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Cash McCall: The Story of a Heroic Corporate Raider
McCall is a notorious financial maverick and mysterious millionaire who buys depressed companies, makes changes to them, and sells them to make profits. He acquires companies in order to sell them rather than to operate them. He adds value by making companies more effective and/or by taking advantage of overlooked opportunities. Cash McCall’s name has become legendary and he has become the subject of much gossip, rumor, and innuendo. Many people call him a pirate and believe that he is an evil, unprincipled, and immoral man. Others are jealous and envious of him. Throughout the novel the reader, as well as characters in the book, discover the true character of McCall, what he represents, and what he stands for.
In the novel we meet the weary Grant Austen, who is worn down by the responsibilities of running his company, Suffolk Moulding, a small family-owned plastics company. The only two owners are Grant and his daughter, Lory. Although Grant Austen appears to be in a rut and is not a great businessman, he is not exactly ready to retire. However, he does fear that he is in danger of losing a vital contract.
Austen’s largest customer, Andscott Instrument Corporation represents around 60 percent of Suffolk’s business and wants Suffolk to produce a new, larger television cabinet. In order to do so, Suffolk would need to install a new press costing a quarter of a million dollars. General Danvers, Andscott’s President, threatens to take all of his business to another company if Suffolk does not do as he says. Later in the novel we discover that Danvers was bluffing about moving his business elsewhere—he knew he could not because of certain patents that Austen owned.
While reading a newspaper, Grant Austen sees an ad that gives him the idea of selling his company. He discusses this idea with his daughter, Lory, and then he tells Gil Clark, a management consultant with Corporate Associates, that he is contemplating selling his business and retiring. During their discussion, Austen did not disclose to Clark the precarious situation that Suffolk was in with Andscott. He wants to create the image that he simply wants to retire. Gil estimates to Austen Clark that two million dollars would be an extraordinary amount to receive for his company. In a later conversation in the novel, Will Atherson, President of Freeholders Bank and Trust Co. of Philadelphia provides Austen with a similar estimate of Suffolk’s value. Atherson, who has worked with McCall, tells Austen that he could be lucky to get that amount.
Gil Clark is a young management consultant with integrity who understands the moral and practical value of capitalism, business, and careers in business. He realizes that business can improve human existence through the production of increasingly better products that contribute to the fulfillment of individuals’ lives. In the beginning of the novel Clark does not know that McCall owns the consulting firm that he works for.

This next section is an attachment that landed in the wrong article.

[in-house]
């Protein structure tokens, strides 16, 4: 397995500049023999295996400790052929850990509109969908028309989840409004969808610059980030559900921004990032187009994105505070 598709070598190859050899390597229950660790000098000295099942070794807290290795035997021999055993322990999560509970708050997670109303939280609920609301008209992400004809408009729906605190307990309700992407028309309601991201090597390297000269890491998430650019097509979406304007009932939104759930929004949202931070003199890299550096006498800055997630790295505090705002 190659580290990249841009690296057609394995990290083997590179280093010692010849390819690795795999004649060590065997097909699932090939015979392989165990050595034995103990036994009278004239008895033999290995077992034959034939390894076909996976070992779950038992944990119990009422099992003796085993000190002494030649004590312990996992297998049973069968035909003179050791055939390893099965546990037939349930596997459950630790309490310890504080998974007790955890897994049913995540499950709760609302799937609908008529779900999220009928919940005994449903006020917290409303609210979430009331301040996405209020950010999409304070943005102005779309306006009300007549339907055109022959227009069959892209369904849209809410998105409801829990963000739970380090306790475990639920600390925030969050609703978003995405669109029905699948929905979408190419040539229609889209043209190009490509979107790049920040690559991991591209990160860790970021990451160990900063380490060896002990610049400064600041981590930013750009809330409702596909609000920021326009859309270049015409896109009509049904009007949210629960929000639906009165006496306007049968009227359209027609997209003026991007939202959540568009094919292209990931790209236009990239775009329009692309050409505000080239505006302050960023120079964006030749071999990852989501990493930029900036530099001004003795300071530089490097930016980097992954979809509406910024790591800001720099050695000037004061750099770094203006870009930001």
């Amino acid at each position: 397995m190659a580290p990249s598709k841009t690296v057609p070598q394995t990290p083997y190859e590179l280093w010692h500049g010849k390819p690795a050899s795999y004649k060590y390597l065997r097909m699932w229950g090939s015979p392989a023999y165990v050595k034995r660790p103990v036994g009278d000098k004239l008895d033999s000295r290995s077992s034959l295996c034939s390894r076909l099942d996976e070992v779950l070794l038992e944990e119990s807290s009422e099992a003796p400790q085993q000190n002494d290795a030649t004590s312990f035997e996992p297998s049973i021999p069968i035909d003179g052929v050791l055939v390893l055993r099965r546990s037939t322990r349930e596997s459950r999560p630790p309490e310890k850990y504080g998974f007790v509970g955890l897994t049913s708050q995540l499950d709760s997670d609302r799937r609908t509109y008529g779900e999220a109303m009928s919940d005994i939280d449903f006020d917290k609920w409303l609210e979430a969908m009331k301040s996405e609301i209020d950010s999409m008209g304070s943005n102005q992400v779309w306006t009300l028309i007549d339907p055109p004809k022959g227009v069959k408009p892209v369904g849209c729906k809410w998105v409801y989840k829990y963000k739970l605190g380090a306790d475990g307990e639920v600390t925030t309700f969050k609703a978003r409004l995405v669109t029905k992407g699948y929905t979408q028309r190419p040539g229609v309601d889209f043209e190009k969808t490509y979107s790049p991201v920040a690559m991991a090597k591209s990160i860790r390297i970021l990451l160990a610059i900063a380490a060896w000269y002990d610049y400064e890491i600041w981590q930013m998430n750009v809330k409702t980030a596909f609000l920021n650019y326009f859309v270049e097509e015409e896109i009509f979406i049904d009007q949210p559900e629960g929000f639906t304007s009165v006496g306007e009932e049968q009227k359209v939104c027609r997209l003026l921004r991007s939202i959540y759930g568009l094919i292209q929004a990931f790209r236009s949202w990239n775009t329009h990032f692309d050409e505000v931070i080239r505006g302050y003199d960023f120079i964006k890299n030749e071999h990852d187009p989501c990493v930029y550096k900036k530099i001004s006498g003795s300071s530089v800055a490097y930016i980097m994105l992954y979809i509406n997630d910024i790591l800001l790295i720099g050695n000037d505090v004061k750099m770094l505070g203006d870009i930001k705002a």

Harrison Glenn, Gil’s boss and President of Corporate Associates, suggests Cash McCall to Gil as a potential buyer of Suffolk and arranges for Gil to meet with McCall over lunch. In the beginning of the story Gil is skeptical and has a negative impression of Cash based on hearsay. He thought that McCall was a person who would not hesitate to throw an entire community out of work if it meant making a quick profit. This attitude was soon to change to approval when he meets with McCall and sees him in action.
When Gil meets Cash he finds him to be a moral businessman and a true gentleman who treats all parties in a business deal with justice and fairness. Cash inform Gil that he is the owner of Corporate Associates. Impressed with Gil’s character and business, Cash offers him a job as his assistant.
Gil explains to Cash that he has no objection to making money. In response, McCall proclaims his agreement with this view: “In case there is any doubt in your mind, Gil, I don’t belong to the better circles. I’m a thoroughly vulgar character—I enjoy making money.” (153)
Cash then scolds America for its ambivalence regarding capitalism and business:
“We have a peculiar national attitude toward money-making… We maintain that the very foundation of our way of life is what we call free enterprise–the profit system. We’re so serious about it that we’ll fight to preserve it – literally go to war – but when one of our citizens shows enough free enterprise to pile up a little of that profit, we do our best to make him feel that he ought to be ashamed of himself.
…it still strikes me as something of an anomaly that here, living under the profit system—fighting and dying to defend it—we’ve come now to regard the accumulation of profit as a crime against society. It’s gotten to the point now where the only way a millionaire can expiate his sin is to endow a charity or a cancer research foundation.” (154)
McCall does not condone the government’s numerous and arbitrary tax laws and other regulations but he abides by, and adapts to, and profits while so doing: “I don’t make the rules Gil, I only play the game. I never thought much of the kick-for-point after touchdown, either, but as long as it’s in the rule book, that’s the way the game is played.” (164)
Will Atherson, McCall’s banker and friend of Grant Austen, was advising Austen regarding what to do with his company and tells Austen that he thought that Cash McCall might be interested in buying the company. Of course, Gil Clark has already brought the possible acquisition of Suffolk Moulding to McCall’s attention.
Atherson calls Cash to tell him about Austen’s company and mentions that Austen is meeting his daughter, Lory, at three o’clock in the lobby of the hotel where Cash resides. Lory and Cash had a brief romantic relationship in Maine prior to the events of the novel. Cash and Lory spot each other in the lobby at the hotel—she had no idea that McCall was the person interested in buying the company.